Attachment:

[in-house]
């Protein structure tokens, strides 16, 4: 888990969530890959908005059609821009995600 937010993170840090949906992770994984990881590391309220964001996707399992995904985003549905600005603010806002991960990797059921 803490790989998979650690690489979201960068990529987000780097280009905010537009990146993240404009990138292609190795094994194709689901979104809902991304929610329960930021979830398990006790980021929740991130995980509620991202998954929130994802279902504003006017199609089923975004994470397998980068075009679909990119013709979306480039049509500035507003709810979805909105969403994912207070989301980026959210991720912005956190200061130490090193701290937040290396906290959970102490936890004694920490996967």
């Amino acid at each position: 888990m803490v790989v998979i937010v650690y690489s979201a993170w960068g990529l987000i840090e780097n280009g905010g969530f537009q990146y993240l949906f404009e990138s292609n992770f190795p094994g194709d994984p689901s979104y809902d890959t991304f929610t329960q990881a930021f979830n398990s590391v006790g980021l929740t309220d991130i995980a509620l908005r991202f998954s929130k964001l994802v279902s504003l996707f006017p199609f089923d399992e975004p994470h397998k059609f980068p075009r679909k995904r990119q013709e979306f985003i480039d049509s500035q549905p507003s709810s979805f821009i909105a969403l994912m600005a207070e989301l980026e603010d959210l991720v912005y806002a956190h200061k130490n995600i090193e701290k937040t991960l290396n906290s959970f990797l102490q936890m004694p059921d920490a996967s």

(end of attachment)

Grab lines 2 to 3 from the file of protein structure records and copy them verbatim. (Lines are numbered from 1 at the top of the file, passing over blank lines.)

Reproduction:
């Protein structure tokens, strides 16, 4: 888990969530890959908005059609821009995600 937010993170840090949906992770994984990881590391309220964001996707399992995904985003549905600005603010806002991960990797059921 803490790989998979650690690489979201960068990529987000780097280009905010537009990146993240404009990138292609190795094994194709689901979104809902991304929610329960930021979830398990006790980021929740991130995980509620991202998954929130994802279902504003006017199609089923975004994470397998980068075009679909990119013709979306480039049509500035507003709810979805909105969403994912207070989301980026959210991720912005956190200061130490090193701290937040290396906290959970102490936890004694920490996967």
């Amino acid at each position: 888990m803490v790989v998979i937010v650690y690489s979201a993170w960068g990529l987000i840090e780097n280009g905010g969530f537009q990146y993240l949906f404009e990138s292609n992770f190795p094994g194709d994984p689901s979104y809902d890959t991304f929610t329960q990881a930021f979830n398990s590391v006790g980021l929740t309220d991130i995980a509620l908005r991202f998954s929130k964001l994802v279902s504003l996707f006017p199609f089923d399992e975004p994470h397998k059609f980068p075009r679909k995904r990119q013709e979306f985003i480039d049509s500035q549905p507003s709810s979805f821009i909105a969403l994912m600005a207070e989301l980026e603010d959210l991720v912005y806002a956190h200061k130490n995600i090193e701290k937040t991960l290396n906290s959970f990797l102490q936890m004694p059921d920490a996967s």